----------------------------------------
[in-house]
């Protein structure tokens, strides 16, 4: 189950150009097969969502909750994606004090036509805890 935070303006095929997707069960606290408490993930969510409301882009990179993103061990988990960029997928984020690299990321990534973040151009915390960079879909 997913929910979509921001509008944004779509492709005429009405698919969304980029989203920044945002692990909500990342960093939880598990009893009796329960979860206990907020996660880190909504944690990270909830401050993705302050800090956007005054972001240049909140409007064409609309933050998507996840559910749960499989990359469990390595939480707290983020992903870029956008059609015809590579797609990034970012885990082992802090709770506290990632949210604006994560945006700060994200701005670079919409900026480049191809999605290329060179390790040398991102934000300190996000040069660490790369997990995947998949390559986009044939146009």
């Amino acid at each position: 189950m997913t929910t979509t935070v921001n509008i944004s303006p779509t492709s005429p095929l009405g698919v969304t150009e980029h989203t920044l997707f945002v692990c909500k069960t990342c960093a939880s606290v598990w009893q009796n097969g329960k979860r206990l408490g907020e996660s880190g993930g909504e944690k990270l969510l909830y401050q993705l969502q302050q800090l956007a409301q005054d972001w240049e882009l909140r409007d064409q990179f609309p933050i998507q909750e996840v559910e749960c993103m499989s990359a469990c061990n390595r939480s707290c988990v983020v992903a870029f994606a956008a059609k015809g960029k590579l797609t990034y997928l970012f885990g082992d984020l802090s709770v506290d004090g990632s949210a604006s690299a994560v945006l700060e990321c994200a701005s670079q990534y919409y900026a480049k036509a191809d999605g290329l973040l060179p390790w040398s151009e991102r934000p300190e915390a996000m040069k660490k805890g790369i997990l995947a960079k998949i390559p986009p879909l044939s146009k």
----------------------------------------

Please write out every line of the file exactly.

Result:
[in-house]
């Protein structure tokens, strides 16, 4: 189950150009097969969502909750994606004090036509805890 935070303006095929997707069960606290408490993930969510409301882009990179993103061990988990960029997928984020690299990321990534973040151009915390960079879909 997913929910979509921001509008944004779509492709005429009405698919969304980029989203920044945002692990909500990342960093939880598990009893009796329960979860206990907020996660880190909504944690990270909830401050993705302050800090956007005054972001240049909140409007064409609309933050998507996840559910749960499989990359469990390595939480707290983020992903870029956008059609015809590579797609990034970012885990082992802090709770506290990632949210604006994560945006700060994200701005670079919409900026480049191809999605290329060179390790040398991102934000300190996000040069660490790369997990995947998949390559986009044939146009």
């Amino acid at each position: 189950m997913t929910t979509t935070v921001n509008i944004s303006p779509t492709s005429p095929l009405g698919v969304t150009e980029h989203t920044l997707f945002v692990c909500k069960t990342c960093a939880s606290v598990w009893q009796n097969g329960k979860r206990l408490g907020e996660s880190g993930g909504e944690k990270l969510l909830y401050q993705l969502q302050q800090l956007a409301q005054d972001w240049e882009l909140r409007d064409q990179f609309p933050i998507q909750e996840v559910e749960c993103m499989s990359a469990c061990n390595r939480s707290c988990v983020v992903a870029f994606a956008a059609k015809g960029k590579l797609t990034y997928l970012f885990g082992d984020l802090s709770v506290d004090g990632s949210a604006s690299a994560v945006l700060e990321c994200a701005s670079q990534y919409y900026a480049k036509a191809d999605g290329l973040l060179p390790w040398s151009e991102r934000p300190e915390a996000m040069k660490k805890g790369i997990l995947a960079k998949i390559p986009p879909l044939s146009k």